Campus, News

Two fraternities suspended, under investigation due to misconduct

A timeline shows the suspension status of fraternities at BU between March 2013 and December 2015. GRAPHIC BY ALEENA QAZI/DAILY FREE PRESS STAFF
A timeline shows the suspension status of fraternities at BU between March 2013 and December 2015. GRAPHIC BY ALEENA QAZI/DAILY FREE PRESS STAFF

Boston University withdrew its recognition of the university’s chapter of Pi Kappa Alpha Dec. 9, 2015 for violation of the university’s “student organization policies,” according to PIKE International Fraternity spokesperson Brent Phillips.

The university is also currently investigating the Lambda Chi Alpha’s BU chapter following the BU Interfraternity Council’s suspension, Assistant Dean of Students John Battaglino said.

Administration is working with PIKE’s national chapter to bring PIKE at BU back as a healthy organization, Battaglino said, and will apply the same procedure to LCA if the ongoing investigation indicates a need to suspend the fraternity.

Battaglino was unable to comment on the cause of the fraternities’ current status, and it is unknown when the university will conclude its investigation on LCA.

“I would never comment about the details,” Battaglino said. “I don’t have the exact dates [of the investigation] in front of me.”

IFC Vice President of Programming Patrick Ayer declined to comment on PIKE’s suspension and the university’s investigation regarding LCA. According to Phillips, PIKE is also under suspension from the International Fraternity.

“During this administrative suspension, Lambda Nu Chapter must cease operations other than normal business meetings to discuss their current situation,” Phillips wrote in an email. “Chapter executive officers are developing a comprehensive action plan … to address operational deficiencies and restore the Chapter’s standing with the university and the Fraternity.”

BU PIKE President Giancarlo Roselli said the fraternity is complying with the terms of loss or recognition and is working on a plan to present to the university and the International Fraternity.

“The chapter appreciates the university’s willingness to review our proposed action plan and hopes to gain restoration of university recognition,” Roselli, a senior in the Questrom School of Business, wrote in an email.

While PIKE is currently suspended by BU, LCA’s standing is more ambiguous. Tad Lichtenauer, the spokesperson of LCA national, is unable to provide details on the founding chapter’s action until BU completes its investigation.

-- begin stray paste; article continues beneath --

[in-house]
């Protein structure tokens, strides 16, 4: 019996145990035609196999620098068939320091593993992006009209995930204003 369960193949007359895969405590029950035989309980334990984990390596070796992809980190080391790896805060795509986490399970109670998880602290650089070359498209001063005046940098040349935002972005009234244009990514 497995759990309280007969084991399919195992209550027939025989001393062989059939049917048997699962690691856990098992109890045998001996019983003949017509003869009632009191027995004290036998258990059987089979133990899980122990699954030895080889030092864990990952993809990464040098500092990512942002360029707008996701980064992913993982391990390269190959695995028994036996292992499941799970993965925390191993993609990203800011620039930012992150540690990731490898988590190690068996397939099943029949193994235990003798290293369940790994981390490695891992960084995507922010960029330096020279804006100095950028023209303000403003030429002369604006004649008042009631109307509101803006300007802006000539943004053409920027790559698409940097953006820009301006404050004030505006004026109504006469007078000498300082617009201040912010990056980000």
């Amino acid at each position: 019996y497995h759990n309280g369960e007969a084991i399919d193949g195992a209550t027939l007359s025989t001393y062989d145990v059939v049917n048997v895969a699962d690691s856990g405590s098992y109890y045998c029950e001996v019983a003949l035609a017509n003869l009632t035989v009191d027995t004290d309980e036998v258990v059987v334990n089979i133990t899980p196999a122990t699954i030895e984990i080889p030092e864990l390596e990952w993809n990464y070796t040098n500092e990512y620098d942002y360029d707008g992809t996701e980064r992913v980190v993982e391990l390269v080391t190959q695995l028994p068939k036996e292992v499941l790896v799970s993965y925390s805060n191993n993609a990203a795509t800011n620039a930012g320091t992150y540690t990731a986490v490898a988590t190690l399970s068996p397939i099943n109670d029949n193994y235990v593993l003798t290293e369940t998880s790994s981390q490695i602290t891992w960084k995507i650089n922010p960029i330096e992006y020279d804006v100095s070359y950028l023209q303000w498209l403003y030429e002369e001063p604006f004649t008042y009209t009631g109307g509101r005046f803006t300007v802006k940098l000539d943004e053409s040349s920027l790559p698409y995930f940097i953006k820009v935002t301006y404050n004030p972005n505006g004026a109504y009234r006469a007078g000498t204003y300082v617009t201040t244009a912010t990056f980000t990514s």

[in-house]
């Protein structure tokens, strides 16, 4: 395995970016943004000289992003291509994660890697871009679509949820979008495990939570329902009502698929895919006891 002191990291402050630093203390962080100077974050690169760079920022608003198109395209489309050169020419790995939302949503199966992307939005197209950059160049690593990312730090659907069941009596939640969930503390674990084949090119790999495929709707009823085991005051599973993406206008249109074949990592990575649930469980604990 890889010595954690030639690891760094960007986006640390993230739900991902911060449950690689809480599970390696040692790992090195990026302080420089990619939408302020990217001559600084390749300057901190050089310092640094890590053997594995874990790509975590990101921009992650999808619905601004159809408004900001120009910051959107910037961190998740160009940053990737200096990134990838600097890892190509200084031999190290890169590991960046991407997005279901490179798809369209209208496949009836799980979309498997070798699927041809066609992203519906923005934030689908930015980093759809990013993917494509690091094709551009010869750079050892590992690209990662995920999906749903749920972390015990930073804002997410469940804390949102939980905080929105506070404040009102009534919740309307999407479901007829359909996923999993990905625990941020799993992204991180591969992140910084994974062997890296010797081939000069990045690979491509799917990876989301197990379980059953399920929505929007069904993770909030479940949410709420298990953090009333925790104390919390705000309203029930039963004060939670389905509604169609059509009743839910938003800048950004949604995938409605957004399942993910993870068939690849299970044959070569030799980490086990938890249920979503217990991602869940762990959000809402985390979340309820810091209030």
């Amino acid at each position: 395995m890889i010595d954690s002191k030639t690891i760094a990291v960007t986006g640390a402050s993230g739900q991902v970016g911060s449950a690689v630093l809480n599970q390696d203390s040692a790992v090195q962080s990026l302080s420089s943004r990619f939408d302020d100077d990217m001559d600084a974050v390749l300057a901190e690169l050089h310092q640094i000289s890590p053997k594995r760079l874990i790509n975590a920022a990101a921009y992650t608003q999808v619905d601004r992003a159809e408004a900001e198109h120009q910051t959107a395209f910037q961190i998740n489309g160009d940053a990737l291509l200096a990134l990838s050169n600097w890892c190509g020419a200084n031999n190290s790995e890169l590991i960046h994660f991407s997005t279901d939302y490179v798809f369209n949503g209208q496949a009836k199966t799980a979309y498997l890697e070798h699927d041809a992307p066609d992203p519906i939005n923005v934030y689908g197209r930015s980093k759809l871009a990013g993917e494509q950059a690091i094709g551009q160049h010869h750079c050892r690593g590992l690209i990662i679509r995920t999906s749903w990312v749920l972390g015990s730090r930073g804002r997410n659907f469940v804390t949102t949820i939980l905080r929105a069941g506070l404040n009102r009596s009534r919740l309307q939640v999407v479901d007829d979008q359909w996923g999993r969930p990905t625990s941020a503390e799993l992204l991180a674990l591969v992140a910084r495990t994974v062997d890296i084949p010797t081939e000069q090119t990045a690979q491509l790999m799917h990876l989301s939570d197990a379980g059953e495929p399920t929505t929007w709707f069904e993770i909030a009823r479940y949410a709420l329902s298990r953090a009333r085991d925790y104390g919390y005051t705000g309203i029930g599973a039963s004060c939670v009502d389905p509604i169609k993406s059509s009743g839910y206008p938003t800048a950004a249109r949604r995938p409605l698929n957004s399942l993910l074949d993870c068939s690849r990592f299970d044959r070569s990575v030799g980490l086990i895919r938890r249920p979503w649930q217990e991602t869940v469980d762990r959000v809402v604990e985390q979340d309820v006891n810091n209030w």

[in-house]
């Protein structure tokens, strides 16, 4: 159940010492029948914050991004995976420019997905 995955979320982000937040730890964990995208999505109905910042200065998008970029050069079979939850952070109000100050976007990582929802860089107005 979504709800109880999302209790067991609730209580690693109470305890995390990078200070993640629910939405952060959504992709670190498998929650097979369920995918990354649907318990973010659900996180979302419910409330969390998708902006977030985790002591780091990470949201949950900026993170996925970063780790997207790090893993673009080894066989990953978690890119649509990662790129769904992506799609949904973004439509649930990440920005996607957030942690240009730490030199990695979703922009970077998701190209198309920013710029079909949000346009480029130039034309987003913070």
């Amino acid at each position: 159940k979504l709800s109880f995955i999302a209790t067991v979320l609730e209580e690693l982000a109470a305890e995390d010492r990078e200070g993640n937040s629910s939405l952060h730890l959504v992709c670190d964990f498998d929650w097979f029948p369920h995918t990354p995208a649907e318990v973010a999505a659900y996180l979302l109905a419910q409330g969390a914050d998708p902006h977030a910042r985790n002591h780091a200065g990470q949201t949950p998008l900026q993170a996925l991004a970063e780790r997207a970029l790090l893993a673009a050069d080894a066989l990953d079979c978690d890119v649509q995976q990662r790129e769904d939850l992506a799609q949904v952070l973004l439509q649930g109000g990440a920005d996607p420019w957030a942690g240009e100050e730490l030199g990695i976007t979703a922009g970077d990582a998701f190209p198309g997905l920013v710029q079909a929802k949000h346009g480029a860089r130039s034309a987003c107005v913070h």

“Once the [BU] investigation is completed, based on the results and what the university may do, [we will determine] what we do to ensure that the chapter is meeting our standards of operation as well as the university requirements,” Lichtenauer said.

Carlos Gomez, LCA BU Chapter president and a senior in the College of Engineering, declined to comment.

Campus-wide conversations regarding BU’s fraternities’ misconduct have led several BU students to start openly discussing problems such as excessive partying and sexual assault.

Zoe Hawryluk, a freshman in the College of Communication, said she doesn’t attend fraternity parties because she has heard enough about them to make a judgment. Hawryluk then contrasted fraternities with the rush process of sororities at BU. Even so, she said she is glad to see the university paying more attention to fraternities.

“Monitoring and coming together as a community, understanding [a sense of] respect for yourself and other people is important,” she said.

James Graham, a freshman in the College of Arts and Sciences, said he is a member of Zeta Beta Tau and is now following the process of rushing new recruits.

“We have to really be careful about who we are letting into these fraternities,” Graham said. “That’s why we have this whole rush process. [Rushing is intended to] make sure we’re not letting in any kids who will take advantage of girls or who have the wrong idea of what being in a fraternity is all about.”

Rachel Woolf, a junior in CAS, said problems within Greek life directly correlate to pop culture. She said movies such as “The Hangover” are examples for what influences a lot of what’s happening amid college students nowadays.

“People want to escape or have fun, and they only think they can have fun if they’re incredibly out of it,” Woolf said. “The school has to settle a rule that maybe there can only be fraternities if they’re going to set up prevention [against sexual assault], or they’re going to talk to people who are rushing about it.”

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